new Thread(ScanThreadProc) { IsBackground = true }
.Start();
}

public void StopScanning()
{
if (!Scanning) return;

m_stopScanEvent.Set();
m_knownAPs.Clear();
}

public bool ConnectToOpenNetwork(string ssid)
{
return ConnectToNetwork(ssid, null, false, AuthenticationMode.Open, WEPStatus.WEPDisabled);
}

public bool ConnectToOpenNetwork(AccessPoint accessPoint)
{
return m_wzc.AddPreferredNetwork(accessPoint);
}

public bool ConnectToWEPNetwork(string ssid, string wepKey)
{
return ConnectToNetwork(ssid, wepKey, false, AuthenticationMode.Open, WEPStatus.WEPEnabled);
}

public bool ConnectToWEPNetwork(AccessPoint accessPoint, string wepKey)
{
return ConnectToWEPNetwork(accessPoint.Name, wepKey);
}

///


/// This connects to a WPA network using TKIP encryption.
///

///
///
///
public bool ConnectToWPANetwork(string ssid, string passphrase)
{
return ConnectToNetwork(ssid, passphrase, false, AuthenticationMode.WPAPSK, WEPStatus.TKIPEnabled);
}

///


/// This method will only connect to a WPA2 network using AES.
/// If you need fallback to WPA (using TKIP), use the overload that takes in an AccessPoint
///

///
///
///
public bool ConnectToWPA2Network(string ssid, string passphrase)
{
return ConnectToNetwork(ssid, passphrase, false, AuthenticationMode.WPA2PSK, WEPStatus.AESEnabled);
}

///


/// Connects to a WPA or WPA2 (AES or TKIP)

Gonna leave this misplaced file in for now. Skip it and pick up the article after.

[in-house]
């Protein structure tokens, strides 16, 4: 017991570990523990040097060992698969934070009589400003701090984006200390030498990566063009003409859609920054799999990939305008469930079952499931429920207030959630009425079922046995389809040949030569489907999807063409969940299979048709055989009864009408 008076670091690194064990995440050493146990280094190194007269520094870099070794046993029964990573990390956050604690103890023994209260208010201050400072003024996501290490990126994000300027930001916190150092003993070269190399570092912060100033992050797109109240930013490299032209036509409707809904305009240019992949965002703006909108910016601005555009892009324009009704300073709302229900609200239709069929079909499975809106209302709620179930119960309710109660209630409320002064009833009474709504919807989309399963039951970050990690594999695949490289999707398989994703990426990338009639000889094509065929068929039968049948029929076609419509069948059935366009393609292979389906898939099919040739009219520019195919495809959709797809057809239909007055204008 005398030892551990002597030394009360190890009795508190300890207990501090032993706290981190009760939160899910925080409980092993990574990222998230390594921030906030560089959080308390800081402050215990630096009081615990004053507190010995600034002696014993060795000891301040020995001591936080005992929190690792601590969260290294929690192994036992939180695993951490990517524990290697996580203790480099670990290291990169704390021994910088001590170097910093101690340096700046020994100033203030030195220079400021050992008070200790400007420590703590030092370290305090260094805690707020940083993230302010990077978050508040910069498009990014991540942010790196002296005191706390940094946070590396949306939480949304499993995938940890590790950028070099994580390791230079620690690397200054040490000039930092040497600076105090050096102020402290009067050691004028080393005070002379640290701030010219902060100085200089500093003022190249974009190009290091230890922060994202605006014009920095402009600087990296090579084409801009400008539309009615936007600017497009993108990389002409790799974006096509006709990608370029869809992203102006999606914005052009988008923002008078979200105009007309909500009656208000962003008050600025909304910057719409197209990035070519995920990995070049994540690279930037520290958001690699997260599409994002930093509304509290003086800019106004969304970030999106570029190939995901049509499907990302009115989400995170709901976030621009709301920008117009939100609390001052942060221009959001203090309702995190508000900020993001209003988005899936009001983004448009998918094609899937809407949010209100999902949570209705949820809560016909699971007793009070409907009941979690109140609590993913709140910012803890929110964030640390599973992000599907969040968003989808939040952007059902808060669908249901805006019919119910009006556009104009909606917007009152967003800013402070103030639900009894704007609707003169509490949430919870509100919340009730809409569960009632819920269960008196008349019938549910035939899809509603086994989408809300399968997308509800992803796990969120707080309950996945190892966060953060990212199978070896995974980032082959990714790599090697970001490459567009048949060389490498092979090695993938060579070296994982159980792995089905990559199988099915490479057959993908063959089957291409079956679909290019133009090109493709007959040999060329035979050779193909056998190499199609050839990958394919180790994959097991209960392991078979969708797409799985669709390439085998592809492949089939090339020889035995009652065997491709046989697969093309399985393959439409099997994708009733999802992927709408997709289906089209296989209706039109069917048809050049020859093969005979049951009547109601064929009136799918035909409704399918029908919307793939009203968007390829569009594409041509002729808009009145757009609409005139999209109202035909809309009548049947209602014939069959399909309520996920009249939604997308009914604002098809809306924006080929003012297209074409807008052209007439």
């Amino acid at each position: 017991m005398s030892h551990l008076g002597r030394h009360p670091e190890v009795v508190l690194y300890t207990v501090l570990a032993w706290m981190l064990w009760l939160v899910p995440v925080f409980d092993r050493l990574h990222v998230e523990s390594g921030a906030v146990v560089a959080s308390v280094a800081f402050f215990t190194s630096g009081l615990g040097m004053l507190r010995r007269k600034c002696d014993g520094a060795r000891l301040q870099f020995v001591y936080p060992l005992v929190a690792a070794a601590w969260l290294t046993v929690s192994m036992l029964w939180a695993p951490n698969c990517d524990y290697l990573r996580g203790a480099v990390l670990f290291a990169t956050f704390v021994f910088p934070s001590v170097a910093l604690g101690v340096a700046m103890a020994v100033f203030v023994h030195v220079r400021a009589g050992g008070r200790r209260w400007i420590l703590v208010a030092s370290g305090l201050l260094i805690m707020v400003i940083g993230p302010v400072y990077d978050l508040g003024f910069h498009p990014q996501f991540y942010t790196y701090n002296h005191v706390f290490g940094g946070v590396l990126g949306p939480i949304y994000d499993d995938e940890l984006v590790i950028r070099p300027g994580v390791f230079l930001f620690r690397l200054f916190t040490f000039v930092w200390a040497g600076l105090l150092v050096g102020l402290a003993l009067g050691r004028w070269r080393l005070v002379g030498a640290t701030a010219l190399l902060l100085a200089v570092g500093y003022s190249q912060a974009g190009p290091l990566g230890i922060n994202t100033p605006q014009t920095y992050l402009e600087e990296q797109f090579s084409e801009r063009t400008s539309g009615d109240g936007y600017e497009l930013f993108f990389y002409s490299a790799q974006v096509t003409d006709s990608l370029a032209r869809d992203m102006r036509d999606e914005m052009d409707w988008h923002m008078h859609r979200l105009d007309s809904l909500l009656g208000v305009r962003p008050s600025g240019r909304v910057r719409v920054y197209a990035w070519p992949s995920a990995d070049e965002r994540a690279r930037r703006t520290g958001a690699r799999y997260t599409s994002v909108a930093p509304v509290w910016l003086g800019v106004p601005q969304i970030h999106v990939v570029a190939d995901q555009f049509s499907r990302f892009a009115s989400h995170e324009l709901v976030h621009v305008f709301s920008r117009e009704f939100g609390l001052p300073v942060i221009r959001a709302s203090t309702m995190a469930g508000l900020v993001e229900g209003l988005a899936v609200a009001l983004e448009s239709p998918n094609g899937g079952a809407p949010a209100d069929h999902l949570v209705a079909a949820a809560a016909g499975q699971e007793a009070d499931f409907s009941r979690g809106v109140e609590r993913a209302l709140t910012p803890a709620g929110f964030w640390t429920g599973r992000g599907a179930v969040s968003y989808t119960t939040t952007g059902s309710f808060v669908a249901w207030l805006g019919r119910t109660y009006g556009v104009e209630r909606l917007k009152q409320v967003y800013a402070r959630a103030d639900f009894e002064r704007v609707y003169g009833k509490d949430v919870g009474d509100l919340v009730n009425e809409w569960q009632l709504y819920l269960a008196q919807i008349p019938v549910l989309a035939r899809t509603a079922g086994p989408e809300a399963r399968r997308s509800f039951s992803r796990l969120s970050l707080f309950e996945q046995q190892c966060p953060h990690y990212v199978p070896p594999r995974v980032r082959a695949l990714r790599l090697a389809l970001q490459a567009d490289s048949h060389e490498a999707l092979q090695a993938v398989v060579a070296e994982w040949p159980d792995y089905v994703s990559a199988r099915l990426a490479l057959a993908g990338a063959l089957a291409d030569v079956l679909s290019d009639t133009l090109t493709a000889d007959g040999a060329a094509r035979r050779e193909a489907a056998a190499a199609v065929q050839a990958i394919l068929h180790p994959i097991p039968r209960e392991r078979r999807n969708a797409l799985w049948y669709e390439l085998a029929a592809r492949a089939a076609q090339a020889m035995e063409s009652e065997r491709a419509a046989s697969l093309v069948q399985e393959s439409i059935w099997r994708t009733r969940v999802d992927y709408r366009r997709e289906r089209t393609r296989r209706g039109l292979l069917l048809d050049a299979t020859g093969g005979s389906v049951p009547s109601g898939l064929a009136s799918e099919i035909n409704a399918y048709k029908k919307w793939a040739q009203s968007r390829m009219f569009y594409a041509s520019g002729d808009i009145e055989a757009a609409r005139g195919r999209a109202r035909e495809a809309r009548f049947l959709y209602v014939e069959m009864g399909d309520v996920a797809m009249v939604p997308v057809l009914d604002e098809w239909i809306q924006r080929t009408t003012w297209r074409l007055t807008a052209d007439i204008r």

///

///
///
///
public bool ConnectToWPANetwork(AccessPoint accessPoint, string passphrase)
{
// quick validation
var valid = accessPoint.AuthenticationMode == AuthenticationMode.WPA
|| accessPoint.AuthenticationMode == AuthenticationMode.WPAPSK
|| accessPoint.AuthenticationMode == AuthenticationMode.WPA2
|| accessPoint.AuthenticationMode == AuthenticationMode.WPA2PSK;

if (!valid)
{
throw new InvalidOperationException(“The provided AP is not set up for WPA”);
}

return ConnectToNetwork(accessPoint.Name, passphrase, false, accessPoint.AuthenticationMode, accessPoint.Privacy);
}

private void ScanThreadProc()
{
lock (m_syncRoot)
{
Scanning = true;

do
{
var et = Environment.TickCount;

var current = m_wzc.NearbyAccessPoints;

var added = current.Except(m_knownAPs);
var lost = m_knownAPs.Except(current);
var updated = m_knownAPs.Intersect(current);

m_knownAPs = current.ToList();

var handler = ScanComplete;

et = Environment.TickCount – et;
Debug.WriteLine(string.Format(“Network scan took {0}ms”, et));

if (handler != null)
{
handler(added.ToArray(), lost.ToArray(), updated.ToArray());
}